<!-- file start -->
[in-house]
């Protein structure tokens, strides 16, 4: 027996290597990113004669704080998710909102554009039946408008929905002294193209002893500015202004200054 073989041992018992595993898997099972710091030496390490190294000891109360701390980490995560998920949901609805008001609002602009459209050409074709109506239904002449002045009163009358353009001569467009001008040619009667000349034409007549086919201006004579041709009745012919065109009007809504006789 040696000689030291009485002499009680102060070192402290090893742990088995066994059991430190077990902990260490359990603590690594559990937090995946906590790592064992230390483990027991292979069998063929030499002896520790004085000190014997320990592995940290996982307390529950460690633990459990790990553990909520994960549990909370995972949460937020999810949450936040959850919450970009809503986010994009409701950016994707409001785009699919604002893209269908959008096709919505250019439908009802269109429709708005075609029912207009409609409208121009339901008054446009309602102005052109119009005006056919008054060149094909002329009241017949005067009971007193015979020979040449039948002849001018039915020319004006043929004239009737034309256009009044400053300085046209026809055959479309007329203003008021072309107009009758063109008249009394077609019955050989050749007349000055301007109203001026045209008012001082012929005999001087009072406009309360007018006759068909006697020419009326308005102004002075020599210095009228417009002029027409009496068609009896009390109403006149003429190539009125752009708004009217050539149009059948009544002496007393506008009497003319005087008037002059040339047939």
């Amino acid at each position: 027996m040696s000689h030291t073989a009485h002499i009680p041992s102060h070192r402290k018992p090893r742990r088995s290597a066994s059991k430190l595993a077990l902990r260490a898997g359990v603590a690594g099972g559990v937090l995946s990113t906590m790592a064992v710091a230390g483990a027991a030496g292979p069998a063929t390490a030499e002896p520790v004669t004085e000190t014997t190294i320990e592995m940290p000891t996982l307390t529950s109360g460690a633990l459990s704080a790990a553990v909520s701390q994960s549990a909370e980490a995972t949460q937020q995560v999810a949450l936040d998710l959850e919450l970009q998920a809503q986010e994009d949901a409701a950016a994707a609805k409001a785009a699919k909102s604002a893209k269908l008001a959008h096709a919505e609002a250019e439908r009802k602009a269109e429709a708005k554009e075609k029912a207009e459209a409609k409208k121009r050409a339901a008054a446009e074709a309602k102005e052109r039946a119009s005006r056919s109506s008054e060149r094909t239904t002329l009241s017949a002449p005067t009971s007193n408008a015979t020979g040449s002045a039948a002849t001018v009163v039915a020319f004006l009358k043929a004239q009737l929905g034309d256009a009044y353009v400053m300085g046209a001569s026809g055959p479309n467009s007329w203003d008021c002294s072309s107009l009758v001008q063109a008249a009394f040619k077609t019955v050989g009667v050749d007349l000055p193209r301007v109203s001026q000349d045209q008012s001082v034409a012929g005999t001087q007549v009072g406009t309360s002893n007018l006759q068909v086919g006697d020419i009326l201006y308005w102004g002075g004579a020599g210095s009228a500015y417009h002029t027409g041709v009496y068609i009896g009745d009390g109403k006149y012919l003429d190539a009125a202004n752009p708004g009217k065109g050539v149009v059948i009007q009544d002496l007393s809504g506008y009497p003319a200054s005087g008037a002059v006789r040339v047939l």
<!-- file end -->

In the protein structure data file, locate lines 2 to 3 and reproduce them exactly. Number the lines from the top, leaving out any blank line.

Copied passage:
């Protein structure tokens, strides 16, 4: 027996290597990113004669704080998710909102554009039946408008929905002294193209002893500015202004200054 073989041992018992595993898997099972710091030496390490190294000891109360701390980490995560998920949901609805008001609002602009459209050409074709109506239904002449002045009163009358353009001569467009001008040619009667000349034409007549086919201006004579041709009745012919065109009007809504006789 040696000689030291009485002499009680102060070192402290090893742990088995066994059991430190077990902990260490359990603590690594559990937090995946906590790592064992230390483990027991292979069998063929030499002896520790004085000190014997320990592995940290996982307390529950460690633990459990790990553990909520994960549990909370995972949460937020999810949450936040959850919450970009809503986010994009409701950016994707409001785009699919604002893209269908959008096709919505250019439908009802269109429709708005075609029912207009409609409208121009339901008054446009309602102005052109119009005006056919008054060149094909002329009241017949005067009971007193015979020979040449039948002849001018039915020319004006043929004239009737034309256009009044400053300085046209026809055959479309007329203003008021072309107009009758063109008249009394077609019955050989050749007349000055301007109203001026045209008012001082012929005999001087009072406009309360007018006759068909006697020419009326308005102004002075020599210095009228417009002029027409009496068609009896009390109403006149003429190539009125752009708004009217050539149009059948009544002496007393506008009497003319005087008037002059040339047939």
């Amino acid at each position: 027996m040696s000689h030291t073989a009485h002499i009680p041992s102060h070192r402290k018992p090893r742990r088995s290597a066994s059991k430190l595993a077990l902990r260490a898997g359990v603590a690594g099972g559990v937090l995946s990113t906590m790592a064992v710091a230390g483990a027991a030496g292979p069998a063929t390490a030499e002896p520790v004669t004085e000190t014997t190294i320990e592995m940290p000891t996982l307390t529950s109360g460690a633990l459990s704080a790990a553990v909520s701390q994960s549990a909370e980490a995972t949460q937020q995560v999810a949450l936040d998710l959850e919450l970009q998920a809503q986010e994009d949901a409701a950016a994707a609805k409001a785009a699919k909102s604002a893209k269908l008001a959008h096709a919505e609002a250019e439908r009802k602009a269109e429709a708005k554009e075609k029912a207009e459209a409609k409208k121009r050409a339901a008054a446009e074709a309602k102005e052109r039946a119009s005006r056919s109506s008054e060149r094909t239904t002329l009241s017949a002449p005067t009971s007193n408008a015979t020979g040449s002045a039948a002849t001018v009163v039915a020319f004006l009358k043929a004239q009737l929905g034309d256009a009044y353009v400053m300085g046209a001569s026809g055959p479309n467009s007329w203003d008021c002294s072309s107009l009758v001008q063109a008249a009394f040619k077609t019955v050989g009667v050749d007349l000055p193209r301007v109203s001026q000349d045209q008012s001082v034409a012929g005999t001087q007549v009072g406009t309360s002893n007018l006759q068909v086919g006697d020419i009326l201006y308005w102004g002075g004579a020599g210095s009228a500015y417009h002029t027409g041709v009496y068609i009896g009745d009390g109403k006149y012919l003429d190539a009125a202004n752009p708004g009217k065109g050539v149009v059948i009007q009544d002496l007393s809504g506008y009497p003319a200054s005087g008037a002059v006789r040339v047939l």